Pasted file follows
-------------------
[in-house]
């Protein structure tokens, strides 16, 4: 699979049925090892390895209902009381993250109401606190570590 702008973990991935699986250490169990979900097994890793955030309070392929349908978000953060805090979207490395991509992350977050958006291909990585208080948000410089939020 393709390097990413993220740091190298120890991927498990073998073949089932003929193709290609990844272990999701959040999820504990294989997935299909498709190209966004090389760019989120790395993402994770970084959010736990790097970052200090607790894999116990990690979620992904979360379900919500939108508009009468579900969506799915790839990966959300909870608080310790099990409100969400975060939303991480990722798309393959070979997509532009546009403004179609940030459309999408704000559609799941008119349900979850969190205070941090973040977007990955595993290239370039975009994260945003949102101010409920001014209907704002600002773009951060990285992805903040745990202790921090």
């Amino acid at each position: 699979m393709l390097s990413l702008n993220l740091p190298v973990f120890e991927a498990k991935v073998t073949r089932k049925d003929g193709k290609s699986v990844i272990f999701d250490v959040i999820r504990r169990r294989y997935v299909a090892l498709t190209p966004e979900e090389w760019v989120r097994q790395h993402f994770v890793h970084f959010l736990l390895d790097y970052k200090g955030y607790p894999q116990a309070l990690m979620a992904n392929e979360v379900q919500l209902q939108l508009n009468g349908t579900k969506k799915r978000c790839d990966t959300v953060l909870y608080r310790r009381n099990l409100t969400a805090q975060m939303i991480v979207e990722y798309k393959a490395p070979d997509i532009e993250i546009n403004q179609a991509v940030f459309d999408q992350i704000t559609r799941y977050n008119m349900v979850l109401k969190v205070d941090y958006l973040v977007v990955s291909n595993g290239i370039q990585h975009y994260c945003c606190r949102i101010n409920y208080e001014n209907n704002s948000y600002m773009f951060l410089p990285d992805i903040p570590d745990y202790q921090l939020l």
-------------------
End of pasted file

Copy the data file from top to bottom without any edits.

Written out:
[in-house]
């Protein structure tokens, strides 16, 4: 699979049925090892390895209902009381993250109401606190570590 702008973990991935699986250490169990979900097994890793955030309070392929349908978000953060805090979207490395991509992350977050958006291909990585208080948000410089939020 393709390097990413993220740091190298120890991927498990073998073949089932003929193709290609990844272990999701959040999820504990294989997935299909498709190209966004090389760019989120790395993402994770970084959010736990790097970052200090607790894999116990990690979620992904979360379900919500939108508009009468579900969506799915790839990966959300909870608080310790099990409100969400975060939303991480990722798309393959070979997509532009546009403004179609940030459309999408704000559609799941008119349900979850969190205070941090973040977007990955595993290239370039975009994260945003949102101010409920001014209907704002600002773009951060990285992805903040745990202790921090």
């Amino acid at each position: 699979m393709l390097s990413l702008n993220l740091p190298v973990f120890e991927a498990k991935v073998t073949r089932k049925d003929g193709k290609s699986v990844i272990f999701d250490v959040i999820r504990r169990r294989y997935v299909a090892l498709t190209p966004e979900e090389w760019v989120r097994q790395h993402f994770v890793h970084f959010l736990l390895d790097y970052k200090g955030y607790p894999q116990a309070l990690m979620a992904n392929e979360v379900q919500l209902q939108l508009n009468g349908t579900k969506k799915r978000c790839d990966t959300v953060l909870y608080r310790r009381n099990l409100t969400a805090q975060m939303i991480v979207e990722y798309k393959a490395p070979d997509i532009e993250i546009n403004q179609a991509v940030f459309d999408q992350i704000t559609r799941y977050n008119m349900v979850l109401k969190v205070d941090y958006l973040v977007v990955s291909n595993g290239i370039q990585h975009y994260c945003c606190r949102i101010n409920y208080e001014n209907n704002s948000y600002m773009f951060l410089p990285d992805i903040p570590d745990y202790q921090l939020l």